Cash

Cash facts

This is how much cash we still need

Banknotes and coins are increasingly losing out to digital means of payment – but they are far from dead. How much cash do we still keep in our wallets, and when do we need it?

From
Jörg Marquardt
Date
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32,1%

of all payments in physical stores are made with cash – that is 19.6% less than in 2019. The coronavirus pandemic has significantly accelerated the trend towards electronic means of payment. Still, according to Swiss Payment Monitor surveys (see box at the end), cash remains the most popular means of payment in shops, albeit only just ahead of debit cards at 32%. This is followed by credit cards (17.1%) and mobile payments with smartphones (15.1%). Around 50% of all transactions in Migros branches are currently paid for in cash.

66,7%

Cash is the most common payment method in bars and clubs, making up 66.7%. «This could be due to the fact that electronic means of payment were not accepted in smaller pubs for a long time and that patrons carry enough cash with them in the evening,» says study author Marcel Stadelmann. Bars and clubs are followed by ticket and snack vending machines (52.4%), kiosks and bakeries (48.7%), as well as restaurants (35.8%).

44%

of all payments of up to five Swiss francs are made in cash. For amounts of between five and 20 Swiss francs, cash still accounts for 35.8% of all payments, while amounts between 20 and 50 Swiss francs account for 30%.

-19,5%

That is how much cash use has declined since 2019. Currently, 28.2% of all transactions are still conducted using cash. In the same period, the use of mobile payments has increased from 2.9% to 21%. Even smaller amounts are increasingly paid by smartphone these days. The most frequently used means of payment overall is the debit card, which accounts for 28.5%. The traditional credit card comes in fourth place, behind mobile payments (16.2%).

113 Swiss francs

That is how much cash we currently keep in our wallets, on average. In the previous survey in November 2022, it was still 107 Swiss francs. At the same time, the percentage of people who do not usually carry cash fell from 15.8% to 12.7%. According to study author Marcel Stadelmann, the trend could also be related to the removal of ATMs: «Cash withdrawals are becoming less frequent, but larger amounts are being withdrawn.»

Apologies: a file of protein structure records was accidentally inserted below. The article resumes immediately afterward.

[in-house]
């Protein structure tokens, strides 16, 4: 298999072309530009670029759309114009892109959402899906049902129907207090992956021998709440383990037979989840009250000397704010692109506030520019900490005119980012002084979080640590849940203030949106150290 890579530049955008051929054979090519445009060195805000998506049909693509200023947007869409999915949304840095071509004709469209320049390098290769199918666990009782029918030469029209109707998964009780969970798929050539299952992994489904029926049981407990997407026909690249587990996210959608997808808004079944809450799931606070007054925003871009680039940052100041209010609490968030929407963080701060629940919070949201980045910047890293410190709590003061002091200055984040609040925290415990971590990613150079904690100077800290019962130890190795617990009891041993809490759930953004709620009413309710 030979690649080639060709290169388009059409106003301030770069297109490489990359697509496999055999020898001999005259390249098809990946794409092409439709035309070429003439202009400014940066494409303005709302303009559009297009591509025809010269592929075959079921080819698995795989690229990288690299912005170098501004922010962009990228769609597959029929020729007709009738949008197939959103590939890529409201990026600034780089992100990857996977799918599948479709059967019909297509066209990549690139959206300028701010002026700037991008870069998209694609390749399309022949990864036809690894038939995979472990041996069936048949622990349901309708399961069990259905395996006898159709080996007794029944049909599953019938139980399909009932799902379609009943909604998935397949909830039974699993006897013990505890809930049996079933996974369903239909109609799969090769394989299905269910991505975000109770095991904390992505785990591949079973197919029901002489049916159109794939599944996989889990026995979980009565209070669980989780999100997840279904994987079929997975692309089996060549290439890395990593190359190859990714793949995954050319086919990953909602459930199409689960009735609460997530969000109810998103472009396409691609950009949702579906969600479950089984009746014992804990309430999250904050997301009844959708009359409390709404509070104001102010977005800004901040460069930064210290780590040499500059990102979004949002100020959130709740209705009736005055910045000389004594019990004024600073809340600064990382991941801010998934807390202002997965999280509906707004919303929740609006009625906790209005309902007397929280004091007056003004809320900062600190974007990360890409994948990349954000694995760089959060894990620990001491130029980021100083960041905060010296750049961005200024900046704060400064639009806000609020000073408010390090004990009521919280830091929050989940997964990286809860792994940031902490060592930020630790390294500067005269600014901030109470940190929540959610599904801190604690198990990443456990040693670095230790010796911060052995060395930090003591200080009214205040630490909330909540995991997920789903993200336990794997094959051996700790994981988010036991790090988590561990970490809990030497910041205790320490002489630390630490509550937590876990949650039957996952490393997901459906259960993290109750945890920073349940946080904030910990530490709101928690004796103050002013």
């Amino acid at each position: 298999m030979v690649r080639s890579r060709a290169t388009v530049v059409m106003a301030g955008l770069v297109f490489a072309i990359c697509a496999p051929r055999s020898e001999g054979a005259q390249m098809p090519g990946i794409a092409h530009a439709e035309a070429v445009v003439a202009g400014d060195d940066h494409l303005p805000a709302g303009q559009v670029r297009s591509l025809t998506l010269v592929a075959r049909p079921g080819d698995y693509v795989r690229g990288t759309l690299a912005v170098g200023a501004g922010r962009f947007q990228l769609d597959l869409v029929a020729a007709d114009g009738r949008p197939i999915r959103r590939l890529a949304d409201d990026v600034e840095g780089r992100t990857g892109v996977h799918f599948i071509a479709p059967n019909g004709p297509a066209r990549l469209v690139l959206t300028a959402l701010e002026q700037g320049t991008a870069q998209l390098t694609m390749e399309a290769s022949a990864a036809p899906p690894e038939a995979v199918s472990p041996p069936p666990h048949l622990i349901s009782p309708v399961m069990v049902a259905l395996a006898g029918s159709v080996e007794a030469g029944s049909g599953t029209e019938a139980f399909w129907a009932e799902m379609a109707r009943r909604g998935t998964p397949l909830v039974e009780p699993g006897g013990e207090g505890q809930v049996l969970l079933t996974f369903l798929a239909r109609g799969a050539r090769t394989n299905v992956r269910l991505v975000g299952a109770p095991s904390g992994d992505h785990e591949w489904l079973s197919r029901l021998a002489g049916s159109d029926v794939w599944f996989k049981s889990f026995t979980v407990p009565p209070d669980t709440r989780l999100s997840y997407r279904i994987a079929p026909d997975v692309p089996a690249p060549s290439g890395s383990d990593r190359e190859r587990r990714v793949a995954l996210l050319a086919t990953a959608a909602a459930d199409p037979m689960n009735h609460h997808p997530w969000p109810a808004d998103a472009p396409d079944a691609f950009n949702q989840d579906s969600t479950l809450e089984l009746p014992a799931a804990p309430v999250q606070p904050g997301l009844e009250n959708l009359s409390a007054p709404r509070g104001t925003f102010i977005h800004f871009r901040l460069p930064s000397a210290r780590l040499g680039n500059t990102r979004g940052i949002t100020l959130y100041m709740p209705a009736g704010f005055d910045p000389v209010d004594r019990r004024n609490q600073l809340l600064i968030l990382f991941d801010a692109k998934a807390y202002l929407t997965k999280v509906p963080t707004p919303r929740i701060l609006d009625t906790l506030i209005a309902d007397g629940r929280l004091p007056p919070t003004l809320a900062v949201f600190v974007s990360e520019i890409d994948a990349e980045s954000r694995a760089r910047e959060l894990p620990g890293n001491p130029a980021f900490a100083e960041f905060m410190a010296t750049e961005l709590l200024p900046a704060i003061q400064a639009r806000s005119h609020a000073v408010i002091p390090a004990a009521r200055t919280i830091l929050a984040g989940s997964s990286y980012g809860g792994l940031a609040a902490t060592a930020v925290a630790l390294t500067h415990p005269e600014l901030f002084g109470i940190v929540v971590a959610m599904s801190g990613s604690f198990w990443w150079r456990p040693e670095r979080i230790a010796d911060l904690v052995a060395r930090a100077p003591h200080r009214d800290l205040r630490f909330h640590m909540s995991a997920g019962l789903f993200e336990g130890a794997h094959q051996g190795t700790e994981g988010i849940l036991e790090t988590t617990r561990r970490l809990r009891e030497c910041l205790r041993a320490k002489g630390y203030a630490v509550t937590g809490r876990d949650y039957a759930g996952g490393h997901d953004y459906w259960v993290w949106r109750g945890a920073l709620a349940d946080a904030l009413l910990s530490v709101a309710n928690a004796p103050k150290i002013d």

780 Swiss francs

That is how much cash we keep at home on average these days. Six months earlier, it was still 831 Swiss francs. It is worth noting that when the survey was conducted in November 2022, the amount of money held had increased by a whopping 307 Swiss francs. «Fearing an energy crisis in winter, some people may have stocked up on more cash,» says Marcel Stadelmann.

75,9 billion Swiss francs

That is the value of Swiss banknotes in circulation in June 2023. Overall, the amount of banknotes in circulation is declining: a year earlier, the value was still just under 90.6 billion Swiss francs. That is because more and more private individuals and businesses are bringing their cash back to the banks because savings accounts are earning interest again.

67,1%

of Swiss people reject the abolition of cash. That percentage has increased by 5.1% compared to the last survey. Those most in favour of abolishing cash are people between 30 and 44 years old (23.3%).

22,5%

of the people of Ticino do not usually have any cash in their wallets. That makes them among the most cash-averse people in Switzerland. The percentage is 19.2% in French-speaking Switzerland and 14.2% in German-speaking Switzerland. The people most likely to be out and about without cash are 18 to 29-year-olds (24.1%), but this is true of only 3.5% of people over 60.

In third place

In terms of all transactions, Switzerland is one of the countries in Europe with the lowest use of cash. This is the conclusion of another study: according to the European Central Bank, in 2022 Switzerland had a cash share of 32% for payments in physical shops, just behind Finland and Holland, which came in at 20%. In Germany, by contrast, 63% of transactions were still conducted with cash, in Italy as much as 69% and in Austria 70%.

6415

The current number of ATMs in Switzerland. The number increased almost steadily until 2020: from 5,375 ATMs in 2005 to 7,179 in 2020. But since then, ATM density has been declining throughout Switzerland. Migros Bank, however, has expanded its network of ATMs in recent years. In addition, customers can withdraw money free of charge at the cash registers of more than 1,500 Migros stores.

20,3%

of all respondents have withdrawn cash at a cash register at least once. Debit and credit cards are most commonly used for this purpose.

100-franc note

The most common note in Switzerland is the 100-franc note, accounting for 27.6% of all bank notes in circulation. In terms of total value, the 1,000-franc note takes the top spot. Although it only makes up 9% of all banknotes, it accounts for 54.4% of the total note value. This translates to just under 50 billion Swiss francs. The 100-franc note, on the other hand, has a note value of only 15 billion Swiss francs.

15 centimetres

That is the thickness of a bundle of 1,000-franc notes worth one million Swiss francs.